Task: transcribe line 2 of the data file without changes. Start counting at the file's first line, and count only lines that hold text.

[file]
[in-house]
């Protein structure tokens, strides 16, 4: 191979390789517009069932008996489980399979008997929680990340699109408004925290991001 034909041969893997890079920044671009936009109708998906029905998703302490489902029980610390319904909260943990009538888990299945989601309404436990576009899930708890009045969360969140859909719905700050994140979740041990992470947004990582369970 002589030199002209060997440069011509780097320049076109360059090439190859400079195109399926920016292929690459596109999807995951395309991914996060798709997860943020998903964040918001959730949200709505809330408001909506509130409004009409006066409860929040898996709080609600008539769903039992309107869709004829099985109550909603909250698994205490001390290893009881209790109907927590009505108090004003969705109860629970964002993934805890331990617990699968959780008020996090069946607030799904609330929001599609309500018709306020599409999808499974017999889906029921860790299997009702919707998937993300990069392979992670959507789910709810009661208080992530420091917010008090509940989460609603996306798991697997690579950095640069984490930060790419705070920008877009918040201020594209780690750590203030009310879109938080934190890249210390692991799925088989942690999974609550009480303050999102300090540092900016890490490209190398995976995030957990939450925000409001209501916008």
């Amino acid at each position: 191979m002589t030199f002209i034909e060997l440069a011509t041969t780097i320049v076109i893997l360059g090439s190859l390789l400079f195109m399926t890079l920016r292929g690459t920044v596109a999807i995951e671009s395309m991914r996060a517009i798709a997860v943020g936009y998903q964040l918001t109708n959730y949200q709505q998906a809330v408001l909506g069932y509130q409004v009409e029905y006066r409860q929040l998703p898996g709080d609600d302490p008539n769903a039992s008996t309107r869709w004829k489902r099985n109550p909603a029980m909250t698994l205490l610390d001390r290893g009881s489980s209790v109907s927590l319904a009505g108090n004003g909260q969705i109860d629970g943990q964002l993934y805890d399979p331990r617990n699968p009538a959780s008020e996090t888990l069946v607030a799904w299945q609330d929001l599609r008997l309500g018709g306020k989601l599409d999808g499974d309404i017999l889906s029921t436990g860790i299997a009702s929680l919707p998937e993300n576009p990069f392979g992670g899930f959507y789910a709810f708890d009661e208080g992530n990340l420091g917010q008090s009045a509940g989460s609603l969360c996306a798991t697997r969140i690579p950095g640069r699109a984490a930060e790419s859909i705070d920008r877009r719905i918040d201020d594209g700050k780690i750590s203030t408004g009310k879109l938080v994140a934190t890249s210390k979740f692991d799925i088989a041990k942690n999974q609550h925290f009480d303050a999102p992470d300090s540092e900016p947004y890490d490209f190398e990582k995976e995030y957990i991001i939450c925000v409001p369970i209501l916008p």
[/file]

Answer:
């Protein structure tokens, strides 16, 4: 191979390789517009069932008996489980399979008997929680990340699109408004925290991001 034909041969893997890079920044671009936009109708998906029905998703302490489902029980610390319904909260943990009538888990299945989601309404436990576009899930708890009045969360969140859909719905700050994140979740041990992470947004990582369970 002589030199002209060997440069011509780097320049076109360059090439190859400079195109399926920016292929690459596109999807995951395309991914996060798709997860943020998903964040918001959730949200709505809330408001909506509130409004009409006066409860929040898996709080609600008539769903039992309107869709004829099985109550909603909250698994205490001390290893009881209790109907927590009505108090004003969705109860629970964002993934805890331990617990699968959780008020996090069946607030799904609330929001599609309500018709306020599409999808499974017999889906029921860790299997009702919707998937993300990069392979992670959507789910709810009661208080992530420091917010008090509940989460609603996306798991697997690579950095640069984490930060790419705070920008877009918040201020594209780690750590203030009310879109938080934190890249210390692991799925088989942690999974609550009480303050999102300090540092900016890490490209190398995976995030957990939450925000409001209501916008």